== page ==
IEA Clean Energy Transitions Summit: First Step Toward Bridging Gap Between Ambition and Action?

Technology innovation, job creation, inclusive and equitable recoveries, and sustainable electricity headline discussions at high-level summit.


Ministers from countries representing over 80% of the global economy joined CEOs, top investors, heads of regional development banks, and the Secretary General of the United Nations on 20 July in what has been praised as a first step in creating a coalition to bridge the gap between climate ambition and real-world energy action. The International Energy Agency’s (IEA) first Clean Energy Transitions Summit was convened to discuss how to achieve a definitive peak in global carbon dioxide emissions and put the world on course for a sustainable and resilient recovery.

The summit represented the culmination of efforts that began in March when IEA Executive Director Fatih Birol called for putting clean energy at the heart of the COVID-19 recovery. The call was followed by a comprehensive series of “damage assessments” to determine how the crisis is impacting all fuels and technologies, and to identify actionable recommendations for economic recovery plans. Participants in the summit drew upon three IEA documents and market reports across various fuels that resulted from the assessments.

  • The Global Energy Review in April provided the first comprehensive COVID-19 impact assessment across all fuels along with emission trends, finding a historic drop in both global energy demand and carbon emissions.
  • The World Energy Investment Report in May warned of a 20% plunge in global energy investment in 2020, with implications for clean energy transitions and security.
  • The Sustainable Recovery Plan sets out 30 actionable policy recommendations and targeted investments.

The Sustainable Recovery Plan, developed in cooperation with the International Monetary Fund, would boost global economic growth by 1.1% per year, save or create 9 million jobs per year, and avoid a rebound in emissions and put them in structural decline. According to the plan, 35% of new jobs could be created through energy efficiency measures and another 25% in power systems, particularly in wind, solar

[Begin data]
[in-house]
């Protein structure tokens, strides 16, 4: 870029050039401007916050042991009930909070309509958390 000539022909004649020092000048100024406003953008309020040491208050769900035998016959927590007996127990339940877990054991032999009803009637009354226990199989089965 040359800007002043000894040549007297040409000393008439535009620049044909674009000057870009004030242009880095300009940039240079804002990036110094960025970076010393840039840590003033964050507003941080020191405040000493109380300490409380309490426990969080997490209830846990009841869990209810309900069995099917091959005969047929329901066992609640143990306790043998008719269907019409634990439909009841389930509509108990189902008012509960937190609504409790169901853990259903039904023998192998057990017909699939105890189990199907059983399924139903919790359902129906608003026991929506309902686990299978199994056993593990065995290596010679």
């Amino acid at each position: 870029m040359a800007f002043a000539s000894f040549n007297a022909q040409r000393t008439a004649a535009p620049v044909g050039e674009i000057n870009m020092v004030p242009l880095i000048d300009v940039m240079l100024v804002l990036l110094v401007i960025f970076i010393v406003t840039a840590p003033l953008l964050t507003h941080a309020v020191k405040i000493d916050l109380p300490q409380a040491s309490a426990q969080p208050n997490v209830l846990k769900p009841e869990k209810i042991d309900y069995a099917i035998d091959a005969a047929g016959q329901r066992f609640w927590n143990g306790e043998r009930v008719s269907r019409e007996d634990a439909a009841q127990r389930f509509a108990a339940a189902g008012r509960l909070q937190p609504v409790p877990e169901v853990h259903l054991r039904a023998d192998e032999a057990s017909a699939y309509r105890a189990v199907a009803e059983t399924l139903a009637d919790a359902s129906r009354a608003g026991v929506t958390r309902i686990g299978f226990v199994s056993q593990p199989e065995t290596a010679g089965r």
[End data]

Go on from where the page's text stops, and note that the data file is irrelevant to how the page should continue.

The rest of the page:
and modernizing and strengthening electricity grids. Achieving these results would require global investment of $1 trillion annually over the next 3 years.

Several high-level panel discussions included the following.

  • Accelerating clean energy technology innovation—how to scale critical emerging technologies such as batteries; hydrogen; carbon capture, utilization, and storage (CCUS); and bioenergy.
  • Inclusive and equitable recovery—putting people, including the most vulnerable, at the center of recovery plans and fully harnessing diverse talents, backgrounds, and perspectives. Discussion underscored the need to protect workers in the short term and to develop skills necessary for sustainable, resilient energy systems of the future. Participants also reinforced the importance of having a clear understanding of how to advance inclusive growth and track progress and held up the Equal by 30 campaign to advance gender equality as a valuable model.

Noting the crucial role of electricity in clean energy transitions, participants underscored the historic opportunity to modernize and improve the sustainability, reliability and security of electricity systems with a diverse generation mix and higher flexibility to integrate larger shares of variable renewables.
Participants agreed to reconvene again in mid-2021 at a second IEA Clean Energy Transitions Summit.

For more on the summit, click here: